At the Aesthetics & Dermatology Institute (ADEI), I perform an exhaustive medical history, excluding any of the contraindications described above. We explain the risks of the procedure to patients, so they can give informed consent. If the patient agrees, baseline photographs are taken.

Anesthesia is mandatory, as lips are a particularly sensitive area. I regularly perform this procedure after application of a topical numbing cream. In selected cases, lidocaine 1 percent with 1:100,000 epinephrine is injected into different intraoral points: two points superiorly through the upper gingivolabial sulcus, above the canine teeth advancing the tip of the needle up the face of the maxilla; two points inferiorly through the lower gingivolabial sulcus, below canine teeth. About 0.5cc per point is enough to achieve anesthesia. Sometimes lip movement is compromised; clinical evaluation should be meticulously done at this point. Conscientious asepsis practices are encouraged.

Injection Technique

After asepsis, I divide both the upper and the lower lip into symmetrical right and left sides by an imaginary vertical line through the center of the Cupid’s bow. I make four entry points using a 23-gauge needle. The entry points are located 3mm above the vermillion border of the upper lip and 3mm below the vermillion border of the lower lip, next to the labial commissure. Using a 25-gauge 38mm cannula, I inject the HA filler into a divided part of the lip through the entry point. The filler is gently administered submucosally using a fanning technique. Small boluses of 0.1ml to 0.4ml are deposited at the injection area. The same technique is applied to the other three parts of the lips.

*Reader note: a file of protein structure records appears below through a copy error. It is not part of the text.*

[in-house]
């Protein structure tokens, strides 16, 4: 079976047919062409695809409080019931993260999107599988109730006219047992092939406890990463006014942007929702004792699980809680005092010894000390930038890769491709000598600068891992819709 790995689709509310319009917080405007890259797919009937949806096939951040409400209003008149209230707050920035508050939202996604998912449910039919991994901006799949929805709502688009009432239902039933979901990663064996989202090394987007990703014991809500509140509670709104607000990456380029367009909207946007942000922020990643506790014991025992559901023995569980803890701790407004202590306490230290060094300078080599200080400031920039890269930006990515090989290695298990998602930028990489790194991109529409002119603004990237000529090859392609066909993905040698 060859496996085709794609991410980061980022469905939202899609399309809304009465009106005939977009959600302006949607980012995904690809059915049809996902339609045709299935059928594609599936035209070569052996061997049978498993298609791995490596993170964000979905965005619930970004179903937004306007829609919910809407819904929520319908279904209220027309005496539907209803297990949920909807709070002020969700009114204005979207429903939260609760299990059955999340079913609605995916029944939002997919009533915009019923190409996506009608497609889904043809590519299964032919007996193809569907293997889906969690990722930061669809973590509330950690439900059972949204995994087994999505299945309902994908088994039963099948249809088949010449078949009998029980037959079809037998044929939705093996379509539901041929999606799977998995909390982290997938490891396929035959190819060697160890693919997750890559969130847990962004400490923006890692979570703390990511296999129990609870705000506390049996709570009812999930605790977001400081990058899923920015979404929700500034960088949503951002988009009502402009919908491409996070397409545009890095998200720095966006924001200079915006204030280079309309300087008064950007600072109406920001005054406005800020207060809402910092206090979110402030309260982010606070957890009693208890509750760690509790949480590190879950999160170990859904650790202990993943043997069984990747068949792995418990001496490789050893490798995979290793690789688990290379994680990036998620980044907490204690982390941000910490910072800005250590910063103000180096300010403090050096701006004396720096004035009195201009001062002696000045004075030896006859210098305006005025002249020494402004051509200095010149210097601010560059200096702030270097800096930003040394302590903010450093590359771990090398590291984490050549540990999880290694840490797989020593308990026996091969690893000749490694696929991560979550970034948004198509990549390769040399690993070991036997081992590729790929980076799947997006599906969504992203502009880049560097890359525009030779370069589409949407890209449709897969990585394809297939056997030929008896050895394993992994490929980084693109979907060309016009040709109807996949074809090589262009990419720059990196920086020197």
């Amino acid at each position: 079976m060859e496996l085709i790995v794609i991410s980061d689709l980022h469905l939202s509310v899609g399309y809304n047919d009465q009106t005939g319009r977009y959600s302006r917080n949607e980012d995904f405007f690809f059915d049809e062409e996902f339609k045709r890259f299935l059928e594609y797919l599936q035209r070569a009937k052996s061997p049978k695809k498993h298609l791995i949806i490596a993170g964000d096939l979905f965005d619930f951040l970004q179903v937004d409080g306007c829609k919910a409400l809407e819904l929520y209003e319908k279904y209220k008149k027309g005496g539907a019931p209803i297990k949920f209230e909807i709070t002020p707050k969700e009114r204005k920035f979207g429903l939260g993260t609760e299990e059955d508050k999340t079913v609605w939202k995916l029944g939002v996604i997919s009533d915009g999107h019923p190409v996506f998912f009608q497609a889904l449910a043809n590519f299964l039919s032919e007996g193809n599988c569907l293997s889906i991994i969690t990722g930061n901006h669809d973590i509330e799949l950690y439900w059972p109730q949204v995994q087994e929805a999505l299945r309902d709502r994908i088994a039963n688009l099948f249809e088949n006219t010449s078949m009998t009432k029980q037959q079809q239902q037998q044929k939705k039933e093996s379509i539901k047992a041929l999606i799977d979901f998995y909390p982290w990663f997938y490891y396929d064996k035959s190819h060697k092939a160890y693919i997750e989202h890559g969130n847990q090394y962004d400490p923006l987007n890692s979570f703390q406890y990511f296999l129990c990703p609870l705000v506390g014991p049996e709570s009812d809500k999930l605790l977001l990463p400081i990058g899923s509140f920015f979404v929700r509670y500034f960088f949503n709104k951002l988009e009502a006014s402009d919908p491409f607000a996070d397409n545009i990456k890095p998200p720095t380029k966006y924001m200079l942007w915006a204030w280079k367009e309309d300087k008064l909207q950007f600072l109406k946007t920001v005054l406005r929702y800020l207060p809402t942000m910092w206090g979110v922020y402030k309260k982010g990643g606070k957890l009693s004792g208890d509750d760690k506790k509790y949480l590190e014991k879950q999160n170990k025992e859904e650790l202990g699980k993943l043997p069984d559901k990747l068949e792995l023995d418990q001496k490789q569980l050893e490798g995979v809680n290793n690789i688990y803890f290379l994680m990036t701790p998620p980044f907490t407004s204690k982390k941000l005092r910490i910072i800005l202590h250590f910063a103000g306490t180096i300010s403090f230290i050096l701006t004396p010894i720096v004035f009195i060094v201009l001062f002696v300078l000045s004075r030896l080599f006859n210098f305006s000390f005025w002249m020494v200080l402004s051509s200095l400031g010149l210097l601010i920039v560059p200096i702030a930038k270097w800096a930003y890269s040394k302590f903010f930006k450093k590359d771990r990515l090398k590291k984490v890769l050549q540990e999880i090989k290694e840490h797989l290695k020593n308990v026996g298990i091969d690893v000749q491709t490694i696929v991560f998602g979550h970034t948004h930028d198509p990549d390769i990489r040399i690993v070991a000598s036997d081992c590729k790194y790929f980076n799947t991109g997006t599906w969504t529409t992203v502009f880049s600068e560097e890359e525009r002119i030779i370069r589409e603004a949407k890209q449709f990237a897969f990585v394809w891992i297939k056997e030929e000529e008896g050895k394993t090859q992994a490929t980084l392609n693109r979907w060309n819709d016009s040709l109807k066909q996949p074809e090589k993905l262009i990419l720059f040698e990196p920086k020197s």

To enhance the vermillion border and Cupid’s bow, I use a 30-gauge 25mm needle, injecting immediately below these areas into the subdermal plane, applying 0.1-0.2 aliquots. This creates a subtle frame for the lips, enhancing their shape.
Subsequently, I carefully inspect the lips and perform a gentle massage, using a petrolatum-based ointment. At this point, no nodules or lumps should be detected.

This procedure should take 20 to 30 minutes. Remember to always inject the filler slowly to avoid excess bruising and swelling, overfilling and to minimize the risk of occlusion.

Adverse Events

The most common adverse events are bleeding, erythema and edema. These are temporary. I tell my patients to apply ice packs to the area for up to 24 hours postprocedure to reduce these concerns.

In the case of a herpes outbreak, treatment (as described above) is recommended with 400mg acyclovir three times per day for 10 days or 1g valacyclovir twice per day for seven days.

Severe and prolonged swelling or bruising lasting one week to 10 days may also occur. Lips are prone to swelling, thus the technique for application should be gentle and slow. I recommend ice packs. Antihistamines may also help.